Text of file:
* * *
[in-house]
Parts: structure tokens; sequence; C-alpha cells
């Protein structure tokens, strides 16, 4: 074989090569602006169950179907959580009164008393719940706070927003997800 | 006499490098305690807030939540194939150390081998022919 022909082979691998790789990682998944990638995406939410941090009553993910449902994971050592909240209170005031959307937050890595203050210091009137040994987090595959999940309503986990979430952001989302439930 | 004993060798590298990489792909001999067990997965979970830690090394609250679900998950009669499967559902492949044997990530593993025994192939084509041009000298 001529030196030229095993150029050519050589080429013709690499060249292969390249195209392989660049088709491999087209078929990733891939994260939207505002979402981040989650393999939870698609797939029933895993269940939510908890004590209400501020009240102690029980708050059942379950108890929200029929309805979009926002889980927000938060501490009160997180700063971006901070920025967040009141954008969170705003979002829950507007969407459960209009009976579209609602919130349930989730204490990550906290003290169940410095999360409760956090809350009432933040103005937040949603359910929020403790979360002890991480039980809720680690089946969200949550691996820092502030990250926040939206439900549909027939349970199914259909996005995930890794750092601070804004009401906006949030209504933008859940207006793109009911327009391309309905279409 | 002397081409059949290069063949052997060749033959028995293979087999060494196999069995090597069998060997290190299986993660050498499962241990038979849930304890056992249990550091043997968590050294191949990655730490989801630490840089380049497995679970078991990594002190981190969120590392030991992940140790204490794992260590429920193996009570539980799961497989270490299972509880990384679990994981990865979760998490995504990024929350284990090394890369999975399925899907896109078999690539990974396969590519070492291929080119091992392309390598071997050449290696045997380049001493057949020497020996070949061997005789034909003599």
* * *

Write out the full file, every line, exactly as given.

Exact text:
[in-house]
Parts: structure tokens; sequence; C-alpha cells
């Protein structure tokens, strides 16, 4: 074989090569602006169950179907959580009164008393719940706070927003997800 | 006499490098305690807030939540194939150390081998022919 022909082979691998790789990682998944990638995406939410941090009553993910449902994971050592909240209170005031959307937050890595203050210091009137040994987090595959999940309503986990979430952001989302439930 | 004993060798590298990489792909001999067990997965979970830690090394609250679900998950009669499967559902492949044997990530593993025994192939084509041009000298 001529030196030229095993150029050519050589080429013709690499060249292969390249195209392989660049088709491999087209078929990733891939994260939207505002979402981040989650393999939870698609797939029933895993269940939510908890004590209400501020009240102690029980708050059942379950108890929200029929309805979009926002889980927000938060501490009160997180700063971006901070920025967040009141954008969170705003979002829950507007969407459960209009009976579209609602919130349930989730204490990550906290003290169940410095999360409760956090809350009432933040103005937040949603359910929020403790979360002890991480039980809720680690089946969200949550691996820092502030990250926040939206439900549909027939349970199914259909996005995930890794750092601070804004009401906006949030209504933008859940207006793109009911327009391309309905279409 | 002397081409059949290069063949052997060749033959028995293979087999060494196999069995090597069998060997290190299986993660050498499962241990038979849930304890056992249990550091043997968590050294191949990655730490989801630490840089380049497995679970078991990594002190981190969120590392030991992940140790204490794992260590429920193996009570539980799961497989270490299972509880990384679990994981990865979760998490995504990024929350284990090394890369999975399925899907896109078999690539990974396969590519070492291929080119091992392309390598071997050449290696045997380049001493057949020497020996070949061997005789034909003599």